Yasujiro Ozu’s Kaze no naka no mendori—in the States, A Hen in the Wind—and Kenji Mizoguchi’s Yoru no onnatachi might be considered film sisters; both are from 1948, both address Japan’s postwar socioeconomic devastation, one in Tokyo, the other in Osaka, as reflected in the protagonist’s dip or slip into prostitution, and both (brilliantly) star Kinuyo Tanaka, who was named best actress at Mainichi Film Concours for both performances.
Mizoguchi’s gut-wrenching film, drawn from a novel by Eijirô Hisaita, interweaves the fates of three girls or women, two of them sisters, all who become prostitutes. Tanaka plays Fusako Owada, who loses both husband and son to illness (I presume to divert censorship from U.S. occupiers); her experience and that of the other two include rape, gang beatings, syphilis, and a newborn’s death. Unlike other films by Mizoguchi, this one bears the influence of Italian neorealism.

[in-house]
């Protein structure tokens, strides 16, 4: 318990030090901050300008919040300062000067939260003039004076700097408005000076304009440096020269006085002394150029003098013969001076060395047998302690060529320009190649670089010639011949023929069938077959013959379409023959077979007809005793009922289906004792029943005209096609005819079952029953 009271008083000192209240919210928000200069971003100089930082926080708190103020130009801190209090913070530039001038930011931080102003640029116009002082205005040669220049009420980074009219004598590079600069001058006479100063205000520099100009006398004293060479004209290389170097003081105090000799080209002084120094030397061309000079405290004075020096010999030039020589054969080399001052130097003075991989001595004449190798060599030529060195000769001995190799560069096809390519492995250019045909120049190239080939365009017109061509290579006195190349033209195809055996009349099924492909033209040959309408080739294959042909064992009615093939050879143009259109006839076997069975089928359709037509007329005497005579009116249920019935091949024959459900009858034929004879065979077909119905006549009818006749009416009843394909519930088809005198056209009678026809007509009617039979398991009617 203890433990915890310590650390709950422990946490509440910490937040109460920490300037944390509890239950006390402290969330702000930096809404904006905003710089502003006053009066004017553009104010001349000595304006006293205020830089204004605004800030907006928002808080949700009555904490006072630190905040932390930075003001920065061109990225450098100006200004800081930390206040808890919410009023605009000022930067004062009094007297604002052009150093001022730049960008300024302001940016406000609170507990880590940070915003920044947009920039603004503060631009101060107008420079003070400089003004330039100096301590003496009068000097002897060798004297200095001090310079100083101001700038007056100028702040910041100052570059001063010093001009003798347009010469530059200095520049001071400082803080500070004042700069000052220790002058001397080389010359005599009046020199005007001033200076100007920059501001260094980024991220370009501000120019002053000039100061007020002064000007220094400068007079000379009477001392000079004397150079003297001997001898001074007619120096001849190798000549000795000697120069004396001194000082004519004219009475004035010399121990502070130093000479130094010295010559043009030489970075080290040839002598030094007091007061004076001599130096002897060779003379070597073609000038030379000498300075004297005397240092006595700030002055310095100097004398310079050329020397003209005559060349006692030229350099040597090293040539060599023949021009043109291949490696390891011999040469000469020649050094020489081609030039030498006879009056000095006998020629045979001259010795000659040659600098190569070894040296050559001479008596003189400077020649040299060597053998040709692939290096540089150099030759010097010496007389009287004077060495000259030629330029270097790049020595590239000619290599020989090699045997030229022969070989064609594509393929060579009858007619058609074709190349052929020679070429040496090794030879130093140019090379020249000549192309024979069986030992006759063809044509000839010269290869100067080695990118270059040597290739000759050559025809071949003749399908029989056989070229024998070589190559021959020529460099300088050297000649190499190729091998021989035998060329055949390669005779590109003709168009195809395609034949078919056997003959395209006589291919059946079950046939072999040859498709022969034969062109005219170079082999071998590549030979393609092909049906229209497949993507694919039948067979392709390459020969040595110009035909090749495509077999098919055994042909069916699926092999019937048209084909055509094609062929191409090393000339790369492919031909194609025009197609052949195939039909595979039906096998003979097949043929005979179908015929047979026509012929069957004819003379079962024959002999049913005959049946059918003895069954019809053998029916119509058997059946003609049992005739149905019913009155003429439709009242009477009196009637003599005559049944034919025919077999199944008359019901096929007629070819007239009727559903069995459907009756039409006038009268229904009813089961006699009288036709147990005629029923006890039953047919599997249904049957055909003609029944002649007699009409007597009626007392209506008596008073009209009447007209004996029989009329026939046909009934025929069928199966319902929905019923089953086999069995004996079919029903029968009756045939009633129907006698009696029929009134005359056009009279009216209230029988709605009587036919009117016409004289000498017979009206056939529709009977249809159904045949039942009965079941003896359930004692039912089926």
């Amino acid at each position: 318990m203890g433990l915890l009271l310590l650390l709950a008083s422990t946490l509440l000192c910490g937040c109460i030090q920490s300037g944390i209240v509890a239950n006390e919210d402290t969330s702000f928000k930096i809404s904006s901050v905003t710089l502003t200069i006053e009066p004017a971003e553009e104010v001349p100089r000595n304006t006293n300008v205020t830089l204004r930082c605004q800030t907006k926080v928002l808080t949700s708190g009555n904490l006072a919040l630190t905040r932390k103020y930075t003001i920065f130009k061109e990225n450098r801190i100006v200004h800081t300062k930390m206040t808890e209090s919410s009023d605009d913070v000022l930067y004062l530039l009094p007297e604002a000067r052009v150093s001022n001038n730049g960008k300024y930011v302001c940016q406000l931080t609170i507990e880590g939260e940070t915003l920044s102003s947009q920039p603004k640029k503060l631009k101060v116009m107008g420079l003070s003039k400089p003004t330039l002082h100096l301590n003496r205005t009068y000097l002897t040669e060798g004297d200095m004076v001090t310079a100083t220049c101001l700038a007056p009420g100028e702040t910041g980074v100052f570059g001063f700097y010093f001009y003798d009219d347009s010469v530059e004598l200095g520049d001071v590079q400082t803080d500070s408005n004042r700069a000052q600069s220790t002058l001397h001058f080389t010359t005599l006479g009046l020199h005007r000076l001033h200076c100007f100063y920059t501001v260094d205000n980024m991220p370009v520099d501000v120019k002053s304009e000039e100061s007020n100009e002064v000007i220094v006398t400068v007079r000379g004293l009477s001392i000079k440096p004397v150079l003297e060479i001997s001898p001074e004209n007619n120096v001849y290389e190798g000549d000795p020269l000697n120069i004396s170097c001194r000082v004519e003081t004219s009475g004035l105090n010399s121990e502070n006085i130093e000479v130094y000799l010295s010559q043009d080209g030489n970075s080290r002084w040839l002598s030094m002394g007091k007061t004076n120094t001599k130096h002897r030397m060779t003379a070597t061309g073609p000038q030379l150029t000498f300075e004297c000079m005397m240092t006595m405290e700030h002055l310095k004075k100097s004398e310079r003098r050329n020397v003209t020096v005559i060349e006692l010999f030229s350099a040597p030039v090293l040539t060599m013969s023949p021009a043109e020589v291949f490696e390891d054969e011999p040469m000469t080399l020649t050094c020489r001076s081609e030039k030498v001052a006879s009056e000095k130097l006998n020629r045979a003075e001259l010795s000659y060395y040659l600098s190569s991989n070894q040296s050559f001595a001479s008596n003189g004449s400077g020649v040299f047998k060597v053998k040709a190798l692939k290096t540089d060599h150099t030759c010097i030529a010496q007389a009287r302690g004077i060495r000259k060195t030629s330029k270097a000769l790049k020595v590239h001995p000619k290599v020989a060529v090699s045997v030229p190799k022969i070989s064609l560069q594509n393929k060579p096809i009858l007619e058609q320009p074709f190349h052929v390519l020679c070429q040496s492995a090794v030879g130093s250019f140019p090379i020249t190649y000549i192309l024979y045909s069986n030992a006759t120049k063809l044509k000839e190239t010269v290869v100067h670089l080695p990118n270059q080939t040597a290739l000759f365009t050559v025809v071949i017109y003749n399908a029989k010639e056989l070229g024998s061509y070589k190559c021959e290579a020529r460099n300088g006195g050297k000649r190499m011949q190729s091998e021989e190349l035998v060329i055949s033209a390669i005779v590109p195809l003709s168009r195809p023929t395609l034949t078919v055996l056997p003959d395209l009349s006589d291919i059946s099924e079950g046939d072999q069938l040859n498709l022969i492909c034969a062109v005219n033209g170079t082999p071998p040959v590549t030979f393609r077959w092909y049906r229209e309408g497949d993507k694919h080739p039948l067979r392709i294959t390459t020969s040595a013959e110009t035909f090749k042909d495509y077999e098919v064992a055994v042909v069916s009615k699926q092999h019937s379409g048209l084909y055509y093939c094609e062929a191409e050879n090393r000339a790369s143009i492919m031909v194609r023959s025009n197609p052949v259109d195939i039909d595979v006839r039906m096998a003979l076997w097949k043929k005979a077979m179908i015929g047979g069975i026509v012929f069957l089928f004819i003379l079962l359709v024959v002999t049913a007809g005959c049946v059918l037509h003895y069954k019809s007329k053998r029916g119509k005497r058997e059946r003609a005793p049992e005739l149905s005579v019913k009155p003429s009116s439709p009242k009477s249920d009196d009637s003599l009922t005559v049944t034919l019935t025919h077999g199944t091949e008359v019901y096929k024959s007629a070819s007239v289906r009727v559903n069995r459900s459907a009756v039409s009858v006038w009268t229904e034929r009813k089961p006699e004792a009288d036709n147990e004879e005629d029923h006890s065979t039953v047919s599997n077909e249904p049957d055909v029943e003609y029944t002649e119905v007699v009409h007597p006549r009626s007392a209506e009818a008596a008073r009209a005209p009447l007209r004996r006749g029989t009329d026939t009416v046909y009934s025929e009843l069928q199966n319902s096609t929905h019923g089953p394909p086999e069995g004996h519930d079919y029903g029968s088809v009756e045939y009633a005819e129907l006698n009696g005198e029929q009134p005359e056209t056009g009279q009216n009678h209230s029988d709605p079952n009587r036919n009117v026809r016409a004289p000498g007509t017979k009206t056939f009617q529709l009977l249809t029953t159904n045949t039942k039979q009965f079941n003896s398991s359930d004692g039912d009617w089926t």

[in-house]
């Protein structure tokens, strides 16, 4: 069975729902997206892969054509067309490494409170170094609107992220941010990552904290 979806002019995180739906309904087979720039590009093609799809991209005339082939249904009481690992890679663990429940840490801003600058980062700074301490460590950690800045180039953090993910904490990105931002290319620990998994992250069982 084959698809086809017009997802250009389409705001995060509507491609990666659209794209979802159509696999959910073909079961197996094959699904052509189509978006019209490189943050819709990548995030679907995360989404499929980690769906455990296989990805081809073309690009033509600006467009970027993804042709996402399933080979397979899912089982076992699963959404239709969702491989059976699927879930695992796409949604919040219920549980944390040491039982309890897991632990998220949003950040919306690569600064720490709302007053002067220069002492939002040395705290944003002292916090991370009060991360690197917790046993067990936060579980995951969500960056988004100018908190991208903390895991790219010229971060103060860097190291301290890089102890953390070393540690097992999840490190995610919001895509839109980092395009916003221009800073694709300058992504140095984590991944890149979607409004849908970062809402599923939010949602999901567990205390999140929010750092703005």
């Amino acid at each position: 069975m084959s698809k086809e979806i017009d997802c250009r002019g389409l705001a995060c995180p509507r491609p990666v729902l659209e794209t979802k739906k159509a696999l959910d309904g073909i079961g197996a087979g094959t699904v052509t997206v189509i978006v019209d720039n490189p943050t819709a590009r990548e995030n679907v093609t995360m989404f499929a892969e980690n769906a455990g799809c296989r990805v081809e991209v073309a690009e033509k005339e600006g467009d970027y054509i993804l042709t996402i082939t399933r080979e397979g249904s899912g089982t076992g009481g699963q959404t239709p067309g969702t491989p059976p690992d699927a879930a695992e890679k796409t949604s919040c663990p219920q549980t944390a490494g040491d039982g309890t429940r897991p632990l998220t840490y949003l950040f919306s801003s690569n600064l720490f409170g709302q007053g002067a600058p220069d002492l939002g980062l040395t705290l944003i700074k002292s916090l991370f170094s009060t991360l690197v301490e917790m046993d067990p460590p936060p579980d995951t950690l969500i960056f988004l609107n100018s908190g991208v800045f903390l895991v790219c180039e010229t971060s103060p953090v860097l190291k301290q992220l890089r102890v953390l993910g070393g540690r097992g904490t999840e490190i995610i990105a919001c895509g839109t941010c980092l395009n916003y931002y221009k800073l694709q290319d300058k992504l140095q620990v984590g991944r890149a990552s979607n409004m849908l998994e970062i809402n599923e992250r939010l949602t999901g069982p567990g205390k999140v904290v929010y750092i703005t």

The film is stark, brutal. At the last, a swarm of sister prostitutes descend like Furies upon Fusako, assaulting her with slaps and belt amidst war’s rubble at night, when she decides to risk leaving their shared life behind. The situation is ironic; it is doubtful, despite her aspirations, that she will be able to survive once she has gone “straight.” But the other prostitutes are moved to bash her for even offering them the affront of trying to do so when they remain mired in such hopelessness. It is a betrayal; their solidarity is the only shield they possess against the terribleness of their lives. The imagery compounds the irony; in the background is a stained-glass depiction of the Virgin Mary and her infant Jesus. Belonging to a bombed-out church, it suggests that Buddhist Japan no longer felt it could call its soul its own.
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